Writing is a Pursuit

Writing is work we pursue over time. It can be lonely, but it functions best when it is communication.

Good writers are generous. Some observe, others live to perform, but most are social creatures who enjoy language whether it is on the page or part of everyday conversation. If art is communication, writers and artists inevitably share their work with someone. Generally, writing is a gift we share with each other.

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Writing is a social act, and even the shyest among us need to let someone else read our words at some point. But before we release our precious works into the wide, cruel world, it helps to have a writing community, writing partners, beta readers, people we trust to show our world, introduce our characters, help us nurture the seeds of our ideas.

Good writing partners and writing groups are like exercise partners. They inspire us to get out on the trail more often, walk farther, faster, and maybe even work up to running. They might push us to try something new: a Zumba class or a marathon or weekend pickle ball. And we do the same for them; encouraging them to work harder and exchanging advice about what works and what doesn’t work. Trust develops: we let them in on our strengths, our weaknesses, and they do the same.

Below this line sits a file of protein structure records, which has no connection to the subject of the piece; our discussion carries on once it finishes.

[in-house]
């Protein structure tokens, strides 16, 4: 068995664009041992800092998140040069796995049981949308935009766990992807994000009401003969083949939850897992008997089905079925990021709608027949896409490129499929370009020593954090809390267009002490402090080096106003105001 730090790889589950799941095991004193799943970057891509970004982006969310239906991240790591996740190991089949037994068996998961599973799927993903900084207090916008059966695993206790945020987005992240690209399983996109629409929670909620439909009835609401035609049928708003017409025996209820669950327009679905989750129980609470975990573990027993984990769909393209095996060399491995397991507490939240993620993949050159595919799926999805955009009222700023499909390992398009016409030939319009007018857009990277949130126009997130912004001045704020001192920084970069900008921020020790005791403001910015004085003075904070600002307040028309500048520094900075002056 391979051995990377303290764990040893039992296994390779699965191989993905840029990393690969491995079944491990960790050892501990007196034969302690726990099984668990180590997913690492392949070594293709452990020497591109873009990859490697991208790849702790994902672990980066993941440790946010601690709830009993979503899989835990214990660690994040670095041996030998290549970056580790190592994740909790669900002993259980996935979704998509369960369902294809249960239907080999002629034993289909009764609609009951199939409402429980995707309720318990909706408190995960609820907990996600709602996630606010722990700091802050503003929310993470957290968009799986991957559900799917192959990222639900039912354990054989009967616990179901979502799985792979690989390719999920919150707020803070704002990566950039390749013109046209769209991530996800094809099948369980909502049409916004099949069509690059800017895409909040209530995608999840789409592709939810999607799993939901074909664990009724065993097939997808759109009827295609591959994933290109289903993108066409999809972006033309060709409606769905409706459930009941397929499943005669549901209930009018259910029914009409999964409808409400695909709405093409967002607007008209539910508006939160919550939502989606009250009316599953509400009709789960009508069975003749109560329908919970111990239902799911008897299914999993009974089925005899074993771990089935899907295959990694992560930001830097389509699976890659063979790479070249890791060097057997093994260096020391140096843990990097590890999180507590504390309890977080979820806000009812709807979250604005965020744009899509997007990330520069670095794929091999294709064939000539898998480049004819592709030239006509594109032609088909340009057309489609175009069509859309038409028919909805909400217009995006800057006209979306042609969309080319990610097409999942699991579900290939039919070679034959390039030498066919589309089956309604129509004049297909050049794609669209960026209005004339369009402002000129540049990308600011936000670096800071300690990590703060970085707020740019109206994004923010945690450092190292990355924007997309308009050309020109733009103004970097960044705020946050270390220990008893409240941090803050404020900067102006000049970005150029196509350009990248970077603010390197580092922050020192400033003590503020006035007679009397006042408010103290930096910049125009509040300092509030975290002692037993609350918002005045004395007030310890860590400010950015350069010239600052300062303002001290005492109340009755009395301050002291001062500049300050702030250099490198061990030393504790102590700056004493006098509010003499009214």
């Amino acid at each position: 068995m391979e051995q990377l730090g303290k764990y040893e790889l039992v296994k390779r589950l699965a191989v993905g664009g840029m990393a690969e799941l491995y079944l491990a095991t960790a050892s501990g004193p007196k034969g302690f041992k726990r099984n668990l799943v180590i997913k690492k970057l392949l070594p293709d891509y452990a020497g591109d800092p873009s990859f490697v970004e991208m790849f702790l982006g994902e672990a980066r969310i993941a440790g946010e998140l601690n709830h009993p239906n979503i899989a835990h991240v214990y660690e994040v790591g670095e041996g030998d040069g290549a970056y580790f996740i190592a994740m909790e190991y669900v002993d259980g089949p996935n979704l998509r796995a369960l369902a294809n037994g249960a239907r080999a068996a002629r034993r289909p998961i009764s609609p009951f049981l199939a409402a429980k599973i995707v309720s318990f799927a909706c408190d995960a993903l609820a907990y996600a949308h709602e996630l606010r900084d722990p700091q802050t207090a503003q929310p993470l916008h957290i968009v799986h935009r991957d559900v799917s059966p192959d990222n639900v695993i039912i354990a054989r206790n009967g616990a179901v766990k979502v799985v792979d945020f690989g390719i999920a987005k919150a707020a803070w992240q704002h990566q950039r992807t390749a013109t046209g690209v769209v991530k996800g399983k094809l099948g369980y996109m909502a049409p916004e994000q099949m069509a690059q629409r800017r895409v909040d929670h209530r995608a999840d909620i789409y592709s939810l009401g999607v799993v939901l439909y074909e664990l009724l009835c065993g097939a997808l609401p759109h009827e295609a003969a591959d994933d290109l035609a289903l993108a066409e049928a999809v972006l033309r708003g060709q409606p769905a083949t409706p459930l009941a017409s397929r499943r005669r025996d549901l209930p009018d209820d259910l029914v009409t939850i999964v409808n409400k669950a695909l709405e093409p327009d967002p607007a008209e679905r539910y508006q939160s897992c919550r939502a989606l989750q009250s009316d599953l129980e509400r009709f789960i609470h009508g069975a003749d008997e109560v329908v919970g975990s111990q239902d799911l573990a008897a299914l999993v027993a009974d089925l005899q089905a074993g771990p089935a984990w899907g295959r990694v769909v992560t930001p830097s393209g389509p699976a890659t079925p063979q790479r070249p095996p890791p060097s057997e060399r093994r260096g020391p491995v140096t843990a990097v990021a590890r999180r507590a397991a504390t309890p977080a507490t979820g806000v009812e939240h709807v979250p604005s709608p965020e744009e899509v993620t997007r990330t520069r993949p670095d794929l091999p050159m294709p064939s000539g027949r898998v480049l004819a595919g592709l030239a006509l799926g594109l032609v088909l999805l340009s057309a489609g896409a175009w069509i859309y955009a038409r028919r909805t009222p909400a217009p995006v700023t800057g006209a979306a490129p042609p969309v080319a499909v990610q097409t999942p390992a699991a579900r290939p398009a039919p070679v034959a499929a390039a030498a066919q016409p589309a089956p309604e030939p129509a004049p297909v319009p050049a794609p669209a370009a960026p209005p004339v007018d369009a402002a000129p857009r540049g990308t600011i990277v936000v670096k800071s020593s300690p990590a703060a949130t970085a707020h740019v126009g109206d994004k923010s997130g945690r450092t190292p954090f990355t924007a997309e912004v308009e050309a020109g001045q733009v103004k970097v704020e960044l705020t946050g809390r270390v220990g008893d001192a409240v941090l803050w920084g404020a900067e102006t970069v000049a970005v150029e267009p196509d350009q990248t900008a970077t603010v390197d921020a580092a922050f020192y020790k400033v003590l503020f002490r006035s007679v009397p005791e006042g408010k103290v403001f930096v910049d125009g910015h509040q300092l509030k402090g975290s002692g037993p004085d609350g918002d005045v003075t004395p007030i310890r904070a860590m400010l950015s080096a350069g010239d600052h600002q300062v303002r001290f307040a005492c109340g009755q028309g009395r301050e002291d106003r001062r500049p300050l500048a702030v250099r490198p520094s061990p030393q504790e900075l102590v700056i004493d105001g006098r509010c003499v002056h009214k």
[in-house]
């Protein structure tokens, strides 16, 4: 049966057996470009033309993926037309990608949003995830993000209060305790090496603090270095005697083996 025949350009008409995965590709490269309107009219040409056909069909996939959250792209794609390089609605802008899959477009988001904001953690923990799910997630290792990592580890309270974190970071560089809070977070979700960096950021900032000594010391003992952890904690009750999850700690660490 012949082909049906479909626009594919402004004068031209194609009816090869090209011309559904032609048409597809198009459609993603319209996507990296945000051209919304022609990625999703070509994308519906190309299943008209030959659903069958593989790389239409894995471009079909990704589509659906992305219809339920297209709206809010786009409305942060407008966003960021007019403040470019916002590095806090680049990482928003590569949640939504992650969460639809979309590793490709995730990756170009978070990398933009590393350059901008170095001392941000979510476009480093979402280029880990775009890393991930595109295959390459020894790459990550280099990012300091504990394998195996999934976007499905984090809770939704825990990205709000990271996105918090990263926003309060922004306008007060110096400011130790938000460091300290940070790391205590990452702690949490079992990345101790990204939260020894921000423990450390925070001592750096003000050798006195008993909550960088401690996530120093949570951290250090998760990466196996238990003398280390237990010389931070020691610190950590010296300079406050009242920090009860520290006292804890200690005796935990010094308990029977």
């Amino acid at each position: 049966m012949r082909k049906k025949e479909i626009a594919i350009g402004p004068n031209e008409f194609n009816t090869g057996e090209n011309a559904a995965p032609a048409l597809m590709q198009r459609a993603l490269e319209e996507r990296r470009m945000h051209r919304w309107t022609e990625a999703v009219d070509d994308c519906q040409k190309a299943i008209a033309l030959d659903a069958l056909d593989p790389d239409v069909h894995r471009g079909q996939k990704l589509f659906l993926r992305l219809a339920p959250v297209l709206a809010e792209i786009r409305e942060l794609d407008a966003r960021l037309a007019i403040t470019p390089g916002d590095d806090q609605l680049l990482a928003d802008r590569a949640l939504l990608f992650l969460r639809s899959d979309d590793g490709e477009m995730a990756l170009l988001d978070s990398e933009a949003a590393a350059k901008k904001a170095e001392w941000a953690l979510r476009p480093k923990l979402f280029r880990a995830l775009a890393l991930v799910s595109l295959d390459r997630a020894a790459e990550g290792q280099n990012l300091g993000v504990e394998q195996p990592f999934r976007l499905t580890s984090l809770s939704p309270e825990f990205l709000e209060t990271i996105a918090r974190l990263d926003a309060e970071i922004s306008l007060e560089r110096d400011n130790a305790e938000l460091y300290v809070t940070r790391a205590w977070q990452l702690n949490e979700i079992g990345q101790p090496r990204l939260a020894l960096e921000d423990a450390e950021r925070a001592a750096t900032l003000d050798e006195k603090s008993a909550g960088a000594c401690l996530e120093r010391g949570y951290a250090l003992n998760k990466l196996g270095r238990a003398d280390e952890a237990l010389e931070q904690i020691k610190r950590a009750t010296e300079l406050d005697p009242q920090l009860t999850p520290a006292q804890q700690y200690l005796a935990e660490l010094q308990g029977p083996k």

As Krystina Pecorari-McBride says in this post: All good writers have writing groups  . We need each other. We need to be each others’ biggest fans.

Finding a good artist community is important. We want to connect with people who support us, who will applaud our successes, and who will tell us we’ve got proverbial spinach on our teeth. If our writing circle truly cares about us, they’re going to help us write better, they’re not going to be afraid to give us good advice.

It is more fun going to an exercise class at the gym or playing a pickup game at the park than doing pushups in your basement. Likewise, there is more enthusiasm and joy in writing as part of a community. But we must be kind and understanding. Otherwise the beach will fill up with narcissists kicking sand in each other’s faces.

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